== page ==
Deleting Index – How to solve related issues

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Deleting Index – How to solve related issues

Opster Team

Feb-22, Version: 1.7-8.0

Before you begin reading this guide, we recommend you run Elasticsearch Error Check-Up that will review your configuration and resolve issues that cause many errors.

This guide will explain what causes the log “deleting index” to appear and how to resolve this.

Background

To learn about indices in Elasticsearch, read this guide: Elasticsearch Index.

What does this message mean?

When you use the DELETE API, you’ll see the following logs:

[2022-02-12T13:15:46,541][INFO ][o.e.c.m.MetadataDeleteIndexService] [opster] [my_index/gnQA70A1TVWFns7Yp2728Q] deleting index

This is an INFO message informing you that the index `my_index` is being removed from the node.

It’s very important to know that If you don’t have a snapshot or backup set up, you won’t be able to recover the index once it’s been removed.

How to reproduce this log

Make sure your Elasticsearch instance is running before proceeding with the following steps.

Create index:

Using the PUT API, create an index (let’s call it `my_index`):

PUT /my_index

Delete index:

The next step is to use the DELETE API to delete the index:

DELETE /my_index

Log Context

Log “{} Deleting Index” classname is MetaDataDeleteIndexService.java.
We extracted the following from Elasticsearch source code for those seeking an in-depth context :

 
        final IndexGraveyard.Builder graveyardBuilder = IndexGraveyard.builder(metaDataBuilder.indexGraveyard());
        final int previousGraveyardSize = graveyardBuilder.tombstones().size();
        for (final Index index : indices) {
            String indexName = index.getName();
            logger.info("{} deleting index"; index);
            routingTableBuilder.remove(indexName);
            clusterBlocksBuilder.removeIndexBlocks(indexName);
            metaDataBuilder.remove(indexName);
        }
        // add tombstones to the cluster state for each deleted index




 

Run the Check-Up to get customized insights on your system:

Overview

In Elasticsearch, an index (plural: indices) contains a schema and can have one or more shards and replicas. An Elasticsearch index is divided into shards and each shard is an instance of a Lucene index.

Indices are used to store the documents in dedicated data structures corresponding to the data type of fields. For example, text fields are stored inside an inverted index whereas numeric and geo fields are stored inside BKD trees.

Examples

Create index

The following example is based on Elasticsearch version 5.x onwards. An index with two shards, each having one replica will be created with the name test_index1

PUT /test_index1?pretty
{
    "settings" : {
        "number_of_shards" : 2,
        "number_of_replicas" : 1
    },
    "mappings" : {
        "properties" : {
            "tags" : { "type" : "keyword" },
            "updated_at" : { "type" : "date" }
        }
    }
}

List indices

All the index names and their basic information can be retrieved using the following command:

GET _cat/indices?v

Index a document

Let’s add a document in the index with the command below:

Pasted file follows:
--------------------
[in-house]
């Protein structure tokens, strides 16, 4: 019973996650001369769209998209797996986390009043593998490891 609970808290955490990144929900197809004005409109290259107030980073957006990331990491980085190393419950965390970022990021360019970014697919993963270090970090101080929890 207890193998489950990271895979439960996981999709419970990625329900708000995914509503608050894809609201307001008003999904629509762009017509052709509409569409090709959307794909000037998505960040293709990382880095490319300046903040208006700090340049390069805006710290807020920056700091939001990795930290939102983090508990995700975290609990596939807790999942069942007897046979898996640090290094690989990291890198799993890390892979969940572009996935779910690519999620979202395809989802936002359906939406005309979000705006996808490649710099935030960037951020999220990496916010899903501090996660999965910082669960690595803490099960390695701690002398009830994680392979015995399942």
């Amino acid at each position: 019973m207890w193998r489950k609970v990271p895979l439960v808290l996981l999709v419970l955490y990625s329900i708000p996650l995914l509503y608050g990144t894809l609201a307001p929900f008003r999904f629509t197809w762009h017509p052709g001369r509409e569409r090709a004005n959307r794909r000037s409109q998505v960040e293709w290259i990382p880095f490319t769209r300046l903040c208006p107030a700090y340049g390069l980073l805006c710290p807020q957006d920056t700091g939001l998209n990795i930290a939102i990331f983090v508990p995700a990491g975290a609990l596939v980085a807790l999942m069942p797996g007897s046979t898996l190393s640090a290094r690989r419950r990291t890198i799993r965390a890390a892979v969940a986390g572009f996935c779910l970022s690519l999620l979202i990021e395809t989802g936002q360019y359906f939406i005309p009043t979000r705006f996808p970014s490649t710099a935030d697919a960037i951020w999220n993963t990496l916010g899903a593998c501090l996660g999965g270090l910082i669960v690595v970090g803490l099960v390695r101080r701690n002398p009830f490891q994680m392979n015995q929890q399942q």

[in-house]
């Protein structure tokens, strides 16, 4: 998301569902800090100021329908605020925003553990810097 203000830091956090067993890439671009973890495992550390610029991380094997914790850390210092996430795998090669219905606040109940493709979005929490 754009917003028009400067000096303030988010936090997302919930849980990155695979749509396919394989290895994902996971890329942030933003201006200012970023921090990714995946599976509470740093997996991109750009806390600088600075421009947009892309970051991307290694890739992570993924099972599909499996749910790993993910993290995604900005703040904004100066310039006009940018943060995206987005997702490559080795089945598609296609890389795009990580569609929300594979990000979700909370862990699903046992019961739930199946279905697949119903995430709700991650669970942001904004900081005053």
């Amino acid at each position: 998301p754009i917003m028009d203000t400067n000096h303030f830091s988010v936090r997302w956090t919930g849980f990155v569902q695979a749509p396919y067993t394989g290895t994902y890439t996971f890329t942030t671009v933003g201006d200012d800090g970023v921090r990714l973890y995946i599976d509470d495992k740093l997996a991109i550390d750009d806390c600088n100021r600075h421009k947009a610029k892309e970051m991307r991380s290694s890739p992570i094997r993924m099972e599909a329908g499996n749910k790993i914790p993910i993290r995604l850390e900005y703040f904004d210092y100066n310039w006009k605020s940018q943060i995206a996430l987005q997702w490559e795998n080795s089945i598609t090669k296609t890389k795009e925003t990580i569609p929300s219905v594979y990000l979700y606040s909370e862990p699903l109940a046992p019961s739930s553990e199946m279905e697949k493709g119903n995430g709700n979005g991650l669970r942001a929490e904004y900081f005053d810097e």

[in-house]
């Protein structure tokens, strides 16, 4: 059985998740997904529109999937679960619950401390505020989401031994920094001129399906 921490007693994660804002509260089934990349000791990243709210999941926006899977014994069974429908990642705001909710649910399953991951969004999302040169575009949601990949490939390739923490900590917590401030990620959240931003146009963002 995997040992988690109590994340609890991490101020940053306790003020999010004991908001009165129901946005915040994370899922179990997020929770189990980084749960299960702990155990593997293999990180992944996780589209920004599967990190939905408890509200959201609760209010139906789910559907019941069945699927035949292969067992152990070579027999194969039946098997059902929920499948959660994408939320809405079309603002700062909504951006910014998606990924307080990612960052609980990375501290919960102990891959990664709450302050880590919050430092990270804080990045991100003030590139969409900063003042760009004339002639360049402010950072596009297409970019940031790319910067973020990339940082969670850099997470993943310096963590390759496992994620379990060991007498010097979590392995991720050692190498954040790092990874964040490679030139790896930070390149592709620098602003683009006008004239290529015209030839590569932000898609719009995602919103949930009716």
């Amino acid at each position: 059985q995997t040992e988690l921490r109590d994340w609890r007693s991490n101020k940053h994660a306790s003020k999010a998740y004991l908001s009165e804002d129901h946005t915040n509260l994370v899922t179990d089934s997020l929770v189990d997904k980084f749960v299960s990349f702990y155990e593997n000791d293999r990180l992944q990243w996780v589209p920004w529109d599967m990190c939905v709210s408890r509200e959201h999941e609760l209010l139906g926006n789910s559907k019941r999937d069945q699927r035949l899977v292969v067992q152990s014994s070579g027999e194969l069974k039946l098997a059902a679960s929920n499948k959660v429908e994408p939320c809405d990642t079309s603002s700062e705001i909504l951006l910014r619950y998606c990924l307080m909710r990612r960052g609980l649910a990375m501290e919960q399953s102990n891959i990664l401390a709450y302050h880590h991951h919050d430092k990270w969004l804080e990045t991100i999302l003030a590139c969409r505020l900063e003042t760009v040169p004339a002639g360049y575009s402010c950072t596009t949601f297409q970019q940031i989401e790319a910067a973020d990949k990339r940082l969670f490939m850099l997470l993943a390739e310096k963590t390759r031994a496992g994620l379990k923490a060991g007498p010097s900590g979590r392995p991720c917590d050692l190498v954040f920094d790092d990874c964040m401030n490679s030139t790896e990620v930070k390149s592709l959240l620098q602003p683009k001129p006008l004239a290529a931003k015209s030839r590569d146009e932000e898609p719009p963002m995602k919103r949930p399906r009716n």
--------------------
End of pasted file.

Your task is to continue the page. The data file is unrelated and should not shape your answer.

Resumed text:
PUT test_index1/_doc/1
{
  "tags": [
    "opster",
    "elasticsearch"
  ],
  "date": "01-01-2020"
}

Query an index

GET test_index1/_search
{
  "query": {
    "match_all": {}
  }
}

Query multiple indices

It is possible to search multiple indices with a single request. If it is a raw HTTP request, index names should be sent in comma-separated format, as shown in the example below, and in the case of a query via a programming language client such as python or Java, index names are to be sent in a list format.

GET test_index1,test_index2/_search

Delete indices

DELETE test_index1

Common problems

  • It is good practice to define the settings and mapping of an Index wherever possible because if this is not done, Elasticsearch tries to automatically guess the data type of fields at the time of indexing. This automatic process may have disadvantages, such as mapping conflicts, duplicate data and incorrect data types being set in the index. If the fields are not known in advance, it’s better to use dynamic index templates.
  • Elasticsearch supports wildcard patterns in Index names, which sometimes aids with querying multiple indices, but can also be very destructive too. For example, It is possible to delete all the indices in a single command using the following commands:
DELETE /*

To disable this, you can add the following lines in the elasticsearch.yml:

action.destructive_requires_name: true

Log Context

Log “{} Deleting Index” classname is MetaDataDeleteIndexService.java.
We extracted the following from Elasticsearch source code for those seeking an in-depth context :

 
        final IndexGraveyard.Builder graveyardBuilder = IndexGraveyard.builder(metaDataBuilder.indexGraveyard());
        final int previousGraveyardSize = graveyardBuilder.tombstones().size();
        for (final Index index : indices) {
            String indexName = index.getName();
            logger.info("{} deleting index"; index);
            routingTableBuilder.remove(indexName);
            clusterBlocksBuilder.removeIndexBlocks(indexName);
            metaDataBuilder.remove(indexName);
        }
        // add tombstones to the cluster state for each deleted index




 

Run the Check-Up to get customized insights on your system:

Analyze your cluster

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